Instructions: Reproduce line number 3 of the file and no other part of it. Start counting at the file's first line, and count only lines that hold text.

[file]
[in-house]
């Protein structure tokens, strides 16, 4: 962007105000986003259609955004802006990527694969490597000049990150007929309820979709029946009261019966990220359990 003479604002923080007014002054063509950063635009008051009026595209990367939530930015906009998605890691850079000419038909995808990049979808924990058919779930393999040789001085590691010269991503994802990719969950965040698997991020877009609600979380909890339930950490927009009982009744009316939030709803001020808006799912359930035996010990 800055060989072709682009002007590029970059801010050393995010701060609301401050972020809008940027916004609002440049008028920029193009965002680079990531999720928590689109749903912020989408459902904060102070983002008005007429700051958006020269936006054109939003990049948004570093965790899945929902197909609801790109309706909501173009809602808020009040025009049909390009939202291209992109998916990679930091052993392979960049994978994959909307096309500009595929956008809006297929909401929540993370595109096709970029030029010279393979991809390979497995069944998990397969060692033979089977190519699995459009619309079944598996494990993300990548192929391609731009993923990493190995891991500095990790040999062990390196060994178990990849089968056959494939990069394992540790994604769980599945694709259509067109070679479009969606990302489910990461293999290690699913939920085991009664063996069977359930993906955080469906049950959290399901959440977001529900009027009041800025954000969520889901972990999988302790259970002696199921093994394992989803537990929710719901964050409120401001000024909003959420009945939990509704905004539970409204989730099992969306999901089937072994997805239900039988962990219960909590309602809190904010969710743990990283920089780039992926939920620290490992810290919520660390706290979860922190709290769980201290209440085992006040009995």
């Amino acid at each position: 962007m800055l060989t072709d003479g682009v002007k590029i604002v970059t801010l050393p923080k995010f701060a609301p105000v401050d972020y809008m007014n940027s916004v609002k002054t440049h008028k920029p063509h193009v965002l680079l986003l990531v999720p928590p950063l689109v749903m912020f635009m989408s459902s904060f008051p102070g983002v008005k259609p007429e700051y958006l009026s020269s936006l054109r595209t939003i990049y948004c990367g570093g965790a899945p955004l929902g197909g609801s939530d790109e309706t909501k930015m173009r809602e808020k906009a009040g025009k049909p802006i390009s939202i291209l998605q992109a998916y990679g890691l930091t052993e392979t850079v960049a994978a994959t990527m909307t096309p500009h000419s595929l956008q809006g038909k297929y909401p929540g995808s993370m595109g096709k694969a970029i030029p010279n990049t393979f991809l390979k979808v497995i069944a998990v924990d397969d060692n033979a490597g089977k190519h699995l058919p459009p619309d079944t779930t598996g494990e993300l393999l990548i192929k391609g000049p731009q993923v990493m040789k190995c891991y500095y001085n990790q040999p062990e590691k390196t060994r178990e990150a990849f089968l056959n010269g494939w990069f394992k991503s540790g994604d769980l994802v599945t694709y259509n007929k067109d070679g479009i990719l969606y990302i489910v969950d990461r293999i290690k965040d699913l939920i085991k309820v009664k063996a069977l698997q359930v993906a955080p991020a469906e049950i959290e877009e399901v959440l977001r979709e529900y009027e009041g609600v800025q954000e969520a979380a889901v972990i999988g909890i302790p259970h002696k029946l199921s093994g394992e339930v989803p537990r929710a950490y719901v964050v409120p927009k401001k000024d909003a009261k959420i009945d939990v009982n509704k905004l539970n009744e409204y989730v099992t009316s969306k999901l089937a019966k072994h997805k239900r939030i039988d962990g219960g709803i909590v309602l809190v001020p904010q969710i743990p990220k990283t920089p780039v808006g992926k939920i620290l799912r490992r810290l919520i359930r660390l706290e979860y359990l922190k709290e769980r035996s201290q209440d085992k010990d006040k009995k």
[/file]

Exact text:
């Amino acid at each position: 962007m800055l060989t072709d003479g682009v002007k590029i604002v970059t801010l050393p923080k995010f701060a609301p105000v401050d972020y809008m007014n940027s916004v609002k002054t440049h008028k920029p063509h193009v965002l680079l986003l990531v999720p928590p950063l689109v749903m912020f635009m989408s459902s904060f008051p102070g983002v008005k259609p007429e700051y958006l009026s020269s936006l054109r595209t939003i990049y948004c990367g570093g965790a899945p955004l929902g197909g609801s939530d790109e309706t909501k930015m173009r809602e808020k906009a009040g025009k049909p802006i390009s939202i291209l998605q992109a998916y990679g890691l930091t052993e392979t850079v960049a994978a994959t990527m909307t096309p500009h000419s595929l956008q809006g038909k297929y909401p929540g995808s993370m595109g096709k694969a970029i030029p010279n990049t393979f991809l390979k979808v497995i069944a998990v924990d397969d060692n033979a490597g089977k190519h699995l058919p459009p619309d079944t779930t598996g494990e993300l393999l990548i192929k391609g000049p731009q993923v990493m040789k190995c891991y500095y001085n990790q040999p062990e590691k390196t060994r178990e990150a990849f089968l056959n010269g494939w990069f394992k991503s540790g994604d769980l994802v599945t694709y259509n007929k067109d070679g479009i990719l969606y990302i489910v969950d990461r293999i290690k965040d699913l939920i085991k309820v009664k063996a069977l698997q359930v993906a955080p991020a469906e049950i959290e877009e399901v959440l977001r979709e529900y009027e009041g609600v800025q954000e969520a979380a889901v972990i999988g909890i302790p259970h002696k029946l199921s093994g394992e339930v989803p537990r929710a950490y719901v964050v409120p927009k401001k000024d909003a009261k959420i009945d939990v009982n509704k905004l539970n009744e409204y989730v099992t009316s969306k999901l089937a019966k072994h997805k239900r939030i039988d962990g219960g709803i909590v309602l809190v001020p904010q969710i743990p990220k990283t920089p780039v808006g992926k939920i620290l799912r490992r810290l919520i359930r660390l706290e979860y359990l922190k709290e769980r035996s201290q209440d085992k010990d006040k009995k």